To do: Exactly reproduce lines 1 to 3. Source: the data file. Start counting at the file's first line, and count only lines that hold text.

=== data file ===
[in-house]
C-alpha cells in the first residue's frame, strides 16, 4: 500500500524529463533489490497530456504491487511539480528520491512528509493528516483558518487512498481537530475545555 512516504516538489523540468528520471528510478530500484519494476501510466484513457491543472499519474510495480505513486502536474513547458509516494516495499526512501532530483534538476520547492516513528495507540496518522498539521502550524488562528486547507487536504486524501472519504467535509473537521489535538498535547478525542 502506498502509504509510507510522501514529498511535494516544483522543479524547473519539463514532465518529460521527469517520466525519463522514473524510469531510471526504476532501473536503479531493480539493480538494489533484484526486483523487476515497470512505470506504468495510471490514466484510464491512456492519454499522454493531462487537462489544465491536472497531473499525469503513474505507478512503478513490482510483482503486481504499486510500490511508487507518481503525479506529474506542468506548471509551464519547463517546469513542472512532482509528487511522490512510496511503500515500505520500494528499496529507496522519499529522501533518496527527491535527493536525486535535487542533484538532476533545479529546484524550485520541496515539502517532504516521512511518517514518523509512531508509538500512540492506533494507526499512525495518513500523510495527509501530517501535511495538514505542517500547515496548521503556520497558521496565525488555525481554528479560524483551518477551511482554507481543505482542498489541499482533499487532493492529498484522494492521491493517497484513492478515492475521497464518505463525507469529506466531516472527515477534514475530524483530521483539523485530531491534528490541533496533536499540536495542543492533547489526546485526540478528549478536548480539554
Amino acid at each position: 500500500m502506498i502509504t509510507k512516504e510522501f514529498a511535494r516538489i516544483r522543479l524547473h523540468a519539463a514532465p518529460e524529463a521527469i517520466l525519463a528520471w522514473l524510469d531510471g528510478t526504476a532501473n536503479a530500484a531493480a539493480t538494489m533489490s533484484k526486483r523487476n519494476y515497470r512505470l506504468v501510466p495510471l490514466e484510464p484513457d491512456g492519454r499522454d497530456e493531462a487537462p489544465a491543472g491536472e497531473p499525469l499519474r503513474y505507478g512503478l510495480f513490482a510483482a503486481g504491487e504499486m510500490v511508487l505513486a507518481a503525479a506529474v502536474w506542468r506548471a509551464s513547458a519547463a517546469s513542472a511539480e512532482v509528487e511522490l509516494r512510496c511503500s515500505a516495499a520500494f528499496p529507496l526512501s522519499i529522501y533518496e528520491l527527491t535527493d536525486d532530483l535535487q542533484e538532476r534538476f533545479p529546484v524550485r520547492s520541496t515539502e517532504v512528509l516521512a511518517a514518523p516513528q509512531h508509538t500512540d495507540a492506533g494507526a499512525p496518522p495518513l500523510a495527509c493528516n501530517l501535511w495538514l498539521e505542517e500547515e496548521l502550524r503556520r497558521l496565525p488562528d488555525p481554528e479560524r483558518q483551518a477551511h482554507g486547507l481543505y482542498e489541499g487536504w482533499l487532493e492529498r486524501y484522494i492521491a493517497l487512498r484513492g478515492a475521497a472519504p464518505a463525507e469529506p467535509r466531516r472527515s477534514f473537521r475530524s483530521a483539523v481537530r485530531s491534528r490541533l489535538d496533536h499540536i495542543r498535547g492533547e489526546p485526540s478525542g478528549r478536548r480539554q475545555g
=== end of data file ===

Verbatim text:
[in-house]
C-alpha cells in the first residue's frame, strides 16, 4: 500500500524529463533489490497530456504491487511539480528520491512528509493528516483558518487512498481537530475545555 512516504516538489523540468528520471528510478530500484519494476501510466484513457491543472499519474510495480505513486502536474513547458509516494516495499526512501532530483534538476520547492516513528495507540496518522498539521502550524488562528486547507487536504486524501472519504467535509473537521489535538498535547478525542 502506498502509504509510507510522501514529498511535494516544483522543479524547473519539463514532465518529460521527469517520466525519463522514473524510469531510471526504476532501473536503479531493480539493480538494489533484484526486483523487476515497470512505470506504468495510471490514466484510464491512456492519454499522454493531462487537462489544465491536472497531473499525469503513474505507478512503478513490482510483482503486481504499486510500490511508487507518481503525479506529474506542468506548471509551464519547463517546469513542472512532482509528487511522490512510496511503500515500505520500494528499496529507496522519499529522501533518496527527491535527493536525486535535487542533484538532476533545479529546484524550485520541496515539502517532504516521512511518517514518523509512531508509538500512540492506533494507526499512525495518513500523510495527509501530517501535511495538514505542517500547515496548521503556520497558521496565525488555525481554528479560524483551518477551511482554507481543505482542498489541499482533499487532493492529498484522494492521491493517497484513492478515492475521497464518505463525507469529506466531516472527515477534514475530524483530521483539523485530531491534528490541533496533536499540536495542543492533547489526546485526540478528549478536548480539554
Amino acid at each position: 500500500m502506498i502509504t509510507k512516504e510522501f514529498a511535494r516538489i516544483r522543479l524547473h523540468a519539463a514532465p518529460e524529463a521527469i517520466l525519463a528520471w522514473l524510469d531510471g528510478t526504476a532501473n536503479a530500484a531493480a539493480t538494489m533489490s533484484k526486483r523487476n519494476y515497470r512505470l506504468v501510466p495510471l490514466e484510464p484513457d491512456g492519454r499522454d497530456e493531462a487537462p489544465a491543472g491536472e497531473p499525469l499519474r503513474y505507478g512503478l510495480f513490482a510483482a503486481g504491487e504499486m510500490v511508487l505513486a507518481a503525479a506529474v502536474w506542468r506548471a509551464s513547458a519547463a517546469s513542472a511539480e512532482v509528487e511522490l509516494r512510496c511503500s515500505a516495499a520500494f528499496p529507496l526512501s522519499i529522501y533518496e528520491l527527491t535527493d536525486d532530483l535535487q542533484e538532476r534538476f533545479p529546484v524550485r520547492s520541496t515539502e517532504v512528509l516521512a511518517a514518523p516513528q509512531h508509538t500512540d495507540a492506533g494507526a499512525p496518522p495518513l500523510a495527509c493528516n501530517l501535511w495538514l498539521e505542517e500547515e496548521l502550524r503556520r497558521l496565525p488562528d488555525p481554528e479560524r483558518q483551518a477551511h482554507g486547507l481543505y482542498e489541499g487536504w482533499l487532493e492529498r486524501y484522494i492521491a493517497l487512498r484513492g478515492a475521497a472519504p464518505a463525507e469529506p467535509r466531516r472527515s477534514f473537521r475530524s483530521a483539523v481537530r485530531s491534528r490541533l489535538d496533536h499540536i495542543r498535547g492533547e489526546p485526540s478525542g478528549r478536548r480539554q475545555g